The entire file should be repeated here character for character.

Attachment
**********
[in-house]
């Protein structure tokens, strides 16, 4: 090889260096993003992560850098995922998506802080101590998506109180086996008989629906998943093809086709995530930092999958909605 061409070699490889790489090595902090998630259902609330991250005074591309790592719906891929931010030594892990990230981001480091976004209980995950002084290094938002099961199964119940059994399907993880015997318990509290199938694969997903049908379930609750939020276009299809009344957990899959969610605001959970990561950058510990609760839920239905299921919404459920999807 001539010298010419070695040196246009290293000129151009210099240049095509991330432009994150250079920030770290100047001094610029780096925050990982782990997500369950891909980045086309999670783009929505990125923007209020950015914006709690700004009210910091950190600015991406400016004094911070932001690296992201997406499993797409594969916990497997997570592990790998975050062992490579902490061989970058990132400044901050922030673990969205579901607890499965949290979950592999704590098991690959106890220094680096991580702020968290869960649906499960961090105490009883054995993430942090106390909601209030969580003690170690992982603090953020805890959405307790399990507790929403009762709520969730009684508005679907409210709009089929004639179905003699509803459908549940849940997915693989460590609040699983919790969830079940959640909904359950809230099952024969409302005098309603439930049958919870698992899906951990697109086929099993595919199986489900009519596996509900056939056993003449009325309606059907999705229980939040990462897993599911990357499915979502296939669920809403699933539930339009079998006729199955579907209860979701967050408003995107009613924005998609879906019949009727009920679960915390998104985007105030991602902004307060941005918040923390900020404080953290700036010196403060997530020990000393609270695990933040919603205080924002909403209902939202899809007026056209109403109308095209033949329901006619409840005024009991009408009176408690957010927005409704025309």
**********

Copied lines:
[in-house]
């Protein structure tokens, strides 16, 4: 090889260096993003992560850098995922998506802080101590998506109180086996008989629906998943093809086709995530930092999958909605 061409070699490889790489090595902090998630259902609330991250005074591309790592719906891929931010030594892990990230981001480091976004209980995950002084290094938002099961199964119940059994399907993880015997318990509290199938694969997903049908379930609750939020276009299809009344957990899959969610605001959970990561950058510990609760839920239905299921919404459920999807 001539010298010419070695040196246009290293000129151009210099240049095509991330432009994150250079920030770290100047001094610029780096925050990982782990997500369950891909980045086309999670783009929505990125923007209020950015914006709690700004009210910091950190600015991406400016004094911070932001690296992201997406499993797409594969916990497997997570592990790998975050062992490579902490061989970058990132400044901050922030673990969205579901607890499965949290979950592999704590098991690959106890220094680096991580702020968290869960649906499960961090105490009883054995993430942090106390909601209030969580003690170690992982603090953020805890959405307790399990507790929403009762709520969730009684508005679907409210709009089929004639179905003699509803459908549940849940997915693989460590609040699983919790969830079940959640909904359950809230099952024969409302005098309603439930049958919870698992899906951990697109086929099993595919199986489900009519596996509900056939056993003449009325309606059907999705229980939040990462897993599911990357499915979502296939669920809403699933539930339009079998006729199955579907209860979701967050408003995107009613924005998609879906019949009727009920679960915390998104985007105030991602902004307060941005918040923390900020404080953290700036010196403060997530020990000393609270695990933040919603205080924002909403209902939202899809007026056209109403109308095209033949329901006619409840005024009991009408009176408690957010927005409704025309």